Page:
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765 Peachtree Battle Ave.

765 Peachtree Battle Ave.

Tour of homes designed by architect James Means: Means (1904-1979) gave Atlanta some of its finest eclectic classical 20th century buildings. There is a new book, "The Architecture of James Means, Georgia Classicist," by William Mitchell. Call the Atlanta Preservation Center (404-876-2041).

James Means

James Means (1904-1979) grew up in the construction business. His father was a Macon, Ga., building contractor who moved his family to Atlanta in 1906. In 1917, at the age of 13, Means got a job as a part-time office boy at the famed architectural firm of Hentz, Reid and Adler. Neel Reid, one of Georgia's most beloved classical architects, began to teach him about architecture.

After graduating from Tech High School, Means enrolled in architecture courses at the Georgia Institute of Technology, but he left without getting a degree and returned as an apprentice to Reid. Although he went on to a 50-year successful career, he was never a registered architect.

After Reid's early death in 1926, Philip Shutze became the firm's lead designer. Means remained with him until 1950, when Shutze closed the firm.

Means worked in Albany, Ga., in partnership with Edward Vason Jones, another well-known American classicist, from 1950 to 1954. In 1954, he returned to Atlanta.

Throughout his career, he was known for quality of craftsmanship and purity of detail. He often rescued and incorporated elements of older buildings into his designs.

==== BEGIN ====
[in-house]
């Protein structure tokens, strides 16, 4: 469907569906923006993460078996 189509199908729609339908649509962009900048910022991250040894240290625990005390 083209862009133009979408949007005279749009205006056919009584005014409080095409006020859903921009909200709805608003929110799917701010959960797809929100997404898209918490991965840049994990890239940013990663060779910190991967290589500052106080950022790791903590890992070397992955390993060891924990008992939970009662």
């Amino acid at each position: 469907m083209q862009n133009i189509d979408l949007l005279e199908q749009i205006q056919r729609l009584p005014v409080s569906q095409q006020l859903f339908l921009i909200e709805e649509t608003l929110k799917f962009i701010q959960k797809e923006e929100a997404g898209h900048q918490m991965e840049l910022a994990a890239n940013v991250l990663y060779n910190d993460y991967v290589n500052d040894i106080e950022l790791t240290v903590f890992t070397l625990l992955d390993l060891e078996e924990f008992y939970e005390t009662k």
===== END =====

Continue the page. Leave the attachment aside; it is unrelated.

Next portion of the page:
His work frequently echoed early New England and tidewater Virginia styles or historic European houses. He also was widely known for restoration and reconstruction work.

From 1950 until his death in an automobile accident in 1979, he was responsible for 49 houses and nine major remodelings. He also was the architect for the state of Georgia for the reconstruction of 17 buildings at the plantation at Stone Mountain Park.

In "The Houses of James Means" (published in 1979 by the Fulton County Unit of the American Cancer Society and available in the Atlanta History Center library) editor Callie Efird writes, "James Means not only produced perfection, he taught perfection. If his clients did not know architectural beauty before building, they certainly appreciated it afterwards."

A more recent book, "The Architecture of James Means, Georgia Classicist," by William R. Mitchell Jr., is available through the Atlanta Preservation Center, 404-876-2041.

In Buckhead, Means houses include:

  • 3218 Arden Road (1970)
  • 356 Argonne Drive (1972)
  • 3517 Dumbarton Road (1958)
  • 3569 Dumbarton Road
  • 3615 Dumbarton Road (1964)
  • 700 Fairfield Road (1966)
  • 3641 Paces Valley Road (1959)
  • 3740 Paces Valley Road (1963)
  • 765 Peachtree Battle Ave. (1966)
  • 3420 Tuxedo Road
  • 1727 West Paces Ferry Road
3740 Paces Valley Road
3740 Paces Valley Road
3517 Dumbarton Road
3517 Dumbarton Road
3615 Dumbarton Road
3615 Dumbarton Road
3420 Tuxedo Road
3420 Tuxedo Road
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